*Have you asked your mum? Mum's are wonderful in many ways, and you never know, yours might be a whizz at crochet. Mine is!

So if you haven't learnt to crochet, I highly recommend trying it. It's not only relaxing but it feels so good to use something you made yourself or give a handmade gift. And you never know, you might make some wonderful new friends in the process. I have and they're lovely kindred spirits.

And if you do crochet, you've found a new friend. Thanks for sharing!

Wednesday, 14 October 2009

Lions and Tigers and Bears, Oh My!

I thought I'd share some of the shots I took on my recent holiday to Europe. These ones are from the Natural History Museum in London.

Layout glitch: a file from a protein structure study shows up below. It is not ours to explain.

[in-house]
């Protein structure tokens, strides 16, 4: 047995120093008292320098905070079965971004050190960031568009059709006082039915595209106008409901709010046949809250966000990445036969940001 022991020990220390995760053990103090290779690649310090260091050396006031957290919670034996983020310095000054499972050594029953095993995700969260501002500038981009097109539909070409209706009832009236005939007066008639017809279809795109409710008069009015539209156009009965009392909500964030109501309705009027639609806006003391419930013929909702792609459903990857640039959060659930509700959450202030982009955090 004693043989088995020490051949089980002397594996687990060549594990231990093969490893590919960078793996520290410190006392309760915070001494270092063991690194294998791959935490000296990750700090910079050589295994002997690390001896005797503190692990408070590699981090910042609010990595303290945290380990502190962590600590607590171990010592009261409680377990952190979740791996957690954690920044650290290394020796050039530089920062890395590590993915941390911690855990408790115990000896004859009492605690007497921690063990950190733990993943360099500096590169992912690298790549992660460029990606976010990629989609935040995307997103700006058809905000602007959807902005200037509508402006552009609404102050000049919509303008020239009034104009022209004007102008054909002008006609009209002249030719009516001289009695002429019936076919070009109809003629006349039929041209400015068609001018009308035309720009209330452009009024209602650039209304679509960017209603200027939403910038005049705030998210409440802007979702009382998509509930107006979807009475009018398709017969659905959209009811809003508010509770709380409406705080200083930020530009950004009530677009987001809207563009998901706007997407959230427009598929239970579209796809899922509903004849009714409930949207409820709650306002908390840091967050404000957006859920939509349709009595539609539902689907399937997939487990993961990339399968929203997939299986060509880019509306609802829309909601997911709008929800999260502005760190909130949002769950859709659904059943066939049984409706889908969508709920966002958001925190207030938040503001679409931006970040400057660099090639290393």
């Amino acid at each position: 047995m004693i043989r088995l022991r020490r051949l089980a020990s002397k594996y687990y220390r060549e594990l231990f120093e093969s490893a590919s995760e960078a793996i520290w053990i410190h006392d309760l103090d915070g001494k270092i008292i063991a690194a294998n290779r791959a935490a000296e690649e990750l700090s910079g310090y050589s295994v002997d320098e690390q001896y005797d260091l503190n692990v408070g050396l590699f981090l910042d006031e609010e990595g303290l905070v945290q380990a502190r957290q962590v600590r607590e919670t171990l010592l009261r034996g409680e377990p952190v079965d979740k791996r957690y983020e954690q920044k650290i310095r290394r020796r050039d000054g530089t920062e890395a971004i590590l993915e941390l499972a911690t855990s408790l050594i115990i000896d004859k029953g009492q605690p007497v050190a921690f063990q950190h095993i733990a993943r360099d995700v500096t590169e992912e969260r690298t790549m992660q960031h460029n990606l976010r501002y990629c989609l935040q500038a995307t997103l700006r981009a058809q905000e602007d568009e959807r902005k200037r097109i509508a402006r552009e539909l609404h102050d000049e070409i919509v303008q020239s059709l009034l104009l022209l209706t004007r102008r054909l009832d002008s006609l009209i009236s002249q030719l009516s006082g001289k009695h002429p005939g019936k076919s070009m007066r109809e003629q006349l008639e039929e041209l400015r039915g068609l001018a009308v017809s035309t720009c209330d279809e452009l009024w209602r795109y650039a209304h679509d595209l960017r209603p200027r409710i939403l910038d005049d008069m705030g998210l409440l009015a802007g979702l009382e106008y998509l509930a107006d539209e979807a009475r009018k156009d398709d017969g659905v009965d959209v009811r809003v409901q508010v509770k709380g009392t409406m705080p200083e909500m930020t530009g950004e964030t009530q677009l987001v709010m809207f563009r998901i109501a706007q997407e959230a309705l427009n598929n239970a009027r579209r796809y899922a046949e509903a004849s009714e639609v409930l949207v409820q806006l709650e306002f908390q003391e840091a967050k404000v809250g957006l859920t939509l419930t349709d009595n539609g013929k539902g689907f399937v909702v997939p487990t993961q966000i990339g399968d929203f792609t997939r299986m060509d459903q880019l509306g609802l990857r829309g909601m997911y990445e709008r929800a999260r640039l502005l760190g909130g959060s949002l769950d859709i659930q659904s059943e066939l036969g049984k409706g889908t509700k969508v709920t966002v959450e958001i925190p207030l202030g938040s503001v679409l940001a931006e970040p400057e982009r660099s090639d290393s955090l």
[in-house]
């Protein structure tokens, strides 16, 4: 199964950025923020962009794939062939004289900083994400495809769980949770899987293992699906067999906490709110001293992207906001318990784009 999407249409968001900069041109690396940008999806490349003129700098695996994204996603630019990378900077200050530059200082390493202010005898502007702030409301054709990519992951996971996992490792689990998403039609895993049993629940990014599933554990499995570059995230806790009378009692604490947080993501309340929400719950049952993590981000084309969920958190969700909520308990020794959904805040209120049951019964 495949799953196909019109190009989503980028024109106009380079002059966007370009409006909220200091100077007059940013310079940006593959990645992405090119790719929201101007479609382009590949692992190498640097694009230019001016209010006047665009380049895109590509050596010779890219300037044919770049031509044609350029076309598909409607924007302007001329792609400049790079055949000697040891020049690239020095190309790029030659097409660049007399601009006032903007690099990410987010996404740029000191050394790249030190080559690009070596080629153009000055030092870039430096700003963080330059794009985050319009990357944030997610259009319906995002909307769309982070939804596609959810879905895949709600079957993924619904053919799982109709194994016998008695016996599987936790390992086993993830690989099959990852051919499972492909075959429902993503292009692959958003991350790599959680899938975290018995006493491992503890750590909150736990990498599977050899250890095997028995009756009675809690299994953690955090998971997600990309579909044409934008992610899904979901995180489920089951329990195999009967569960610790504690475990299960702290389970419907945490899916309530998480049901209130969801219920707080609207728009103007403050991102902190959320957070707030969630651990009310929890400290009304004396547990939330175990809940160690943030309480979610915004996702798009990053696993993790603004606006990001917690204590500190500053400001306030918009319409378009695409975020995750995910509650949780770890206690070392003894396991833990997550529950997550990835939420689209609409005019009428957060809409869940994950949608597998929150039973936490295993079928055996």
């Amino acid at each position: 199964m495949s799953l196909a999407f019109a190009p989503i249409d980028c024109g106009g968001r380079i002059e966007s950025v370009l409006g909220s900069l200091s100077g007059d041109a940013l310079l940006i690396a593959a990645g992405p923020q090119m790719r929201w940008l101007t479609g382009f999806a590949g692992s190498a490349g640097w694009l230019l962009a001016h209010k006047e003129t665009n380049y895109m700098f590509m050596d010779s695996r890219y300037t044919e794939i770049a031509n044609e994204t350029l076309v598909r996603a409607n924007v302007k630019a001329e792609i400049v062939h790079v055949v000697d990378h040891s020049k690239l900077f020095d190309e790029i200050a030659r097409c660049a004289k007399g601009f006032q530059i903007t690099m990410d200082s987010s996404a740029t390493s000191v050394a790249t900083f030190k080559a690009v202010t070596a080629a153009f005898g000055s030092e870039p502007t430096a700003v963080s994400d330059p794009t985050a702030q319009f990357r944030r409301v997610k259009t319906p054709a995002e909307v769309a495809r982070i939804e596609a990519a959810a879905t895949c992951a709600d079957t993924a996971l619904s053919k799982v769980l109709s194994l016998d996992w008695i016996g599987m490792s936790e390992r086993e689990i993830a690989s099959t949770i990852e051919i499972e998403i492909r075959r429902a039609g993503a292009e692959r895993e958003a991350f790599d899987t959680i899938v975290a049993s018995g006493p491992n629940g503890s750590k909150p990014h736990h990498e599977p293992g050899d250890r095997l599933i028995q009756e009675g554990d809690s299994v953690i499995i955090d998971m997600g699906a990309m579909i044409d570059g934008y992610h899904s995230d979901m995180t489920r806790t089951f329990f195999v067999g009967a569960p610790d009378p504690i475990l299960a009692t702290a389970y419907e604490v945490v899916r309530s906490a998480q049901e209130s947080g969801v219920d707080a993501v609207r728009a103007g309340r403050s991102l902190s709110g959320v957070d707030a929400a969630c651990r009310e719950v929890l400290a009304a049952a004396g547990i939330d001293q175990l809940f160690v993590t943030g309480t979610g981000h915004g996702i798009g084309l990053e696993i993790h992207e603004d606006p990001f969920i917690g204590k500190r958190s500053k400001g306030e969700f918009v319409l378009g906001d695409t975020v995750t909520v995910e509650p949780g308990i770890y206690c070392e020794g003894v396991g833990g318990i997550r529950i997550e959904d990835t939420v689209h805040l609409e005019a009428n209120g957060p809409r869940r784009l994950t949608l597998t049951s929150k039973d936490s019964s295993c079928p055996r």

I am fascinated by Natural History museums. Have you ever been to one?

I love animals but am kinda afraid of the wild. Lame, I know. There's a morbid attraction to the power of man over nature in these museums, and at the same time I am overwhelmed with sadness that these beautiful animals were hunted and shot for no good reason. But on the flip side, now that most of the animals are extinct, it's the only chance you'll get to see one. Vicious cycle! I might note here that there was a sign at this museum saying they did not support the hunting of animals for fur.

I also like to imagine that I am Holden Caulfield in New York City, seeking solace in a world that never changes, then realising that it does change, and that you have to adapt. (I do love J.D Salinger. People might hate A Catcher in the Rye, or Holden for being so self centered but I can relate. I was a terribly angst ridden teen!)